“The biggest risk to the membership vote is posed by the left-leaning members who for ideological reasons oppose a grand coalition,” Manfred Guellner, head of polling group Forsa. “It’s difficult to predict the outcome.”
Bild, Germany’s most-read newspaper, helped stoke the flames of political tension on Tuesday with a front-page story about a dog named Lima that became an SPD member. “Is manipulation possible?,” the tabloid wrote. “This is an attempt to make a farce out of strong internal party democracy, which others parties could use themselves,” Ralf Stegner, SPD vice chairman, wrote on Twitter.
Tensions within the SPD surged in the months after a historic defeat in national elections in September, with the membership split over whether to rebuild in opposition or to push for Social Democratic policies from inside the government. That dilemma has become existential as support further declined from a postwar election low. One poll on Monday showed the SPD below the far-right Alternative for Germany for the first time.
Now, it’s up to the SPD members to decide on a coalition agreement that stabilizes Germany, but risks further diluting the party’s profile by serving as Merkel’s junior partner for the third time.
Andrea Nahles, the SPD’s designated chairwoman, who along with other party leaders is crisscrossing Germany to lobby in favor of a return to government, is optimistic about the vote because of gains made for workers and retirees in the coalition agreement. Even so, the party still needs to reinvent itself to win back voters, she said before a rally in Mainz. A poll from Friday showed 66 percent of members backing a so-called grand coalition of Germany’s two biggest parties.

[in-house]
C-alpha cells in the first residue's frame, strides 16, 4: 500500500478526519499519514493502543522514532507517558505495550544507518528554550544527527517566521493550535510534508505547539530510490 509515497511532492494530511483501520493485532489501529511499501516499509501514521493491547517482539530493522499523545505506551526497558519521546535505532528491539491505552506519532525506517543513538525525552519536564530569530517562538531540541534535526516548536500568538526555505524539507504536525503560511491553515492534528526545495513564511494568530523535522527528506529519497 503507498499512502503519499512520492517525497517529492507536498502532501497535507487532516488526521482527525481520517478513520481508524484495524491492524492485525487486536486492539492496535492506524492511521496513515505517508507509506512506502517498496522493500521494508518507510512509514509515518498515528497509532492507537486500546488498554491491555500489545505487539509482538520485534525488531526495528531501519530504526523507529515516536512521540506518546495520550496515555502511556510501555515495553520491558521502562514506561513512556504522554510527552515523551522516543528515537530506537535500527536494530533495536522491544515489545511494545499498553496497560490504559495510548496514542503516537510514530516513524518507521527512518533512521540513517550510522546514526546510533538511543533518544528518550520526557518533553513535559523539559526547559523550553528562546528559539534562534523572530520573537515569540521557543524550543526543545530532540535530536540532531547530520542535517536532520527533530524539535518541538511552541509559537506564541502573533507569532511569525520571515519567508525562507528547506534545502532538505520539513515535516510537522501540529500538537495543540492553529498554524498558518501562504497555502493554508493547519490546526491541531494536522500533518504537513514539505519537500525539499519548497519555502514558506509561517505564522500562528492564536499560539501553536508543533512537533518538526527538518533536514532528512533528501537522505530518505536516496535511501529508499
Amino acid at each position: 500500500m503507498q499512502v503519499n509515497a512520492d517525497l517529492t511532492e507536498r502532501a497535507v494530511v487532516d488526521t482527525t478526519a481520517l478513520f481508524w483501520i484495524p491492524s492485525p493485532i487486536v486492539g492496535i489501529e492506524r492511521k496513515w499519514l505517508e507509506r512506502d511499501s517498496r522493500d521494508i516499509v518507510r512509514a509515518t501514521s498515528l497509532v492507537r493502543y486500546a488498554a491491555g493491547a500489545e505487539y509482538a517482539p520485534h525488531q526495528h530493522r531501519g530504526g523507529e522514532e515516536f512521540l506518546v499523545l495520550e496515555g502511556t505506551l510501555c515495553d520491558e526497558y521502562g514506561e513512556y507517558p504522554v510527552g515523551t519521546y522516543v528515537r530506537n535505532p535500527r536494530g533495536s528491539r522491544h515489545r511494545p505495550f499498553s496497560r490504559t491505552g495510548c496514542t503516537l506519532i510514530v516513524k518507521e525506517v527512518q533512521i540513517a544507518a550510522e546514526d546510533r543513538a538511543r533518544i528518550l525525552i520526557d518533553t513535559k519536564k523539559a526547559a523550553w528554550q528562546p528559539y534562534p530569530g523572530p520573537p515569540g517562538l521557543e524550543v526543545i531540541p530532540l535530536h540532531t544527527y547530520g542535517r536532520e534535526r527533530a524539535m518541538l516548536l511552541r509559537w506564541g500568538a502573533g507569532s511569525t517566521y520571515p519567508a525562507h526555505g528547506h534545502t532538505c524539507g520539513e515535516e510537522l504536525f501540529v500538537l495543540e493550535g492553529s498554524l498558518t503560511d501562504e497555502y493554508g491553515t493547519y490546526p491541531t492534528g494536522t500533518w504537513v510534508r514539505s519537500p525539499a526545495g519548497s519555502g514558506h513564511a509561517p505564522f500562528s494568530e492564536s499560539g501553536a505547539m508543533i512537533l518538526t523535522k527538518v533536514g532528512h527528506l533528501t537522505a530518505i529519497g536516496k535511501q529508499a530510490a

“It’s very difficult because there’s good arguments on both sides,” said Joerg Lorenz, managing director of the party’s operations in Duisburg, a traditional SPD stronghold in Germany’s Rust Belt, adding that the level of tension is like nothing he’s seen in over 30 years of service.
Merkel’s response to the challenge from Kuehnert and others critics has been a return to the world stage, meeting with a series of dignitaries in recent days including British Prime Minister Theresa May as well as the heads of the Netherlands, Poland, Luxembourg and the World Bank.
Despite criticism over handing the SPD the powerful finance ministry in the coalition accord, Merkel is reasserting control over her political base, appointing close ally and potential successor Annegret Kramp-Karrenbauer as CDU general secretary.
Kuehnert shrugs off the risks of SPD’s fall from grace, saying the best way to reverse the decline is by coming up with clear political positions in opposition or as an occasional collaborator with a CDU minority government.
“The SPD has nothing to fear by rejecting this coalition agreement,” Kuehnert, dressed in a black t-shirt, told ARD. “Now is the hour of the SPD members.”